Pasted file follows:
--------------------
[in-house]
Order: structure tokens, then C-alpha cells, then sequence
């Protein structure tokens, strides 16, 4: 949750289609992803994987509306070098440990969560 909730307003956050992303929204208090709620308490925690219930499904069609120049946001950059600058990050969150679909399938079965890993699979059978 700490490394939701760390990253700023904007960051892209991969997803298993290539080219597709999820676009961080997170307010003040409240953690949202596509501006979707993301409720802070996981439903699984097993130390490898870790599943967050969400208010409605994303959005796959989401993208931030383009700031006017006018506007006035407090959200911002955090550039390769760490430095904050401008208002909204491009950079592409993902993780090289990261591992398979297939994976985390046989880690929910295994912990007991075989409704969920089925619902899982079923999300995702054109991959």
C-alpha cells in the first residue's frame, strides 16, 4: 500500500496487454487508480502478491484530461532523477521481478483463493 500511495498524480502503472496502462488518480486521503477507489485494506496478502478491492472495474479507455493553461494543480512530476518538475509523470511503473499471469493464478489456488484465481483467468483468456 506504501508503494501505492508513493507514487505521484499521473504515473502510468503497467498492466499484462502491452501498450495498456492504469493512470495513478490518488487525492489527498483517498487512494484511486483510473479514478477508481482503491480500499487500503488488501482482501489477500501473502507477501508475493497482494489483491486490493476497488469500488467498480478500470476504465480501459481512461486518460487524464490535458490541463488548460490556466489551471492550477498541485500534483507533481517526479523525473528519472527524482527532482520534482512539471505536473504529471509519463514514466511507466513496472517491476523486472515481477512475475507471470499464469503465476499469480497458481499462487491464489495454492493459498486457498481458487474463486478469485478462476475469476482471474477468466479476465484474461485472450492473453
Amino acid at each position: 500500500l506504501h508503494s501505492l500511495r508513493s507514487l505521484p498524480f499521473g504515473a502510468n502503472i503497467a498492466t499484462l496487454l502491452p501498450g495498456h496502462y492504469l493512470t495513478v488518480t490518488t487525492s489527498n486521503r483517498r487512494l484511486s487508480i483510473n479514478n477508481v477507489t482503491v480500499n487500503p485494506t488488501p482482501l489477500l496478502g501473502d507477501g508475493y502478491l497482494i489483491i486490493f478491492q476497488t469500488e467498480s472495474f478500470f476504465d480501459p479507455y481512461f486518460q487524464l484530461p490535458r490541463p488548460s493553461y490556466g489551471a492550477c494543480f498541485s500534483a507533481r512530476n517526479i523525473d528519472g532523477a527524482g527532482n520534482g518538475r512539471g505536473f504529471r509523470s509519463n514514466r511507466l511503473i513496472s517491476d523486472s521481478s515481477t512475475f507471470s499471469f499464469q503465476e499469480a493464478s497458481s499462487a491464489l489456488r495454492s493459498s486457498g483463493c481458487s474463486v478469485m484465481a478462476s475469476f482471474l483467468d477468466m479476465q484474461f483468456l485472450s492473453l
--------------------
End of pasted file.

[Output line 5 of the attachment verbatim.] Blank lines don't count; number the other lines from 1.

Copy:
Amino acid at each position: 500500500l506504501h508503494s501505492l500511495r508513493s507514487l505521484p498524480f499521473g504515473a502510468n502503472i503497467a498492466t499484462l496487454l502491452p501498450g495498456h496502462y492504469l493512470t495513478v488518480t490518488t487525492s489527498n486521503r483517498r487512494l484511486s487508480i483510473n479514478n477508481v477507489t482503491v480500499n487500503p485494506t488488501p482482501l489477500l496478502g501473502d507477501g508475493y502478491l497482494i489483491i486490493f478491492q476497488t469500488e467498480s472495474f478500470f476504465d480501459p479507455y481512461f486518460q487524464l484530461p490535458r490541463p488548460s493553461y490556466g489551471a492550477c494543480f498541485s500534483a507533481r512530476n517526479i523525473d528519472g532523477a527524482g527532482n520534482g518538475r512539471g505536473f504529471r509523470s509519463n514514466r511507466l511503473i513496472s517491476d523486472s521481478s515481477t512475475f507471470s499471469f499464469q503465476e499469480a493464478s497458481s499462487a491464489l489456488r495454492s493459498s486457498g483463493c481458487s474463486v478469485m484465481a478462476s475469476f482471474l483467468d477468466m479476465q484474461f483468456l485472450s492473453l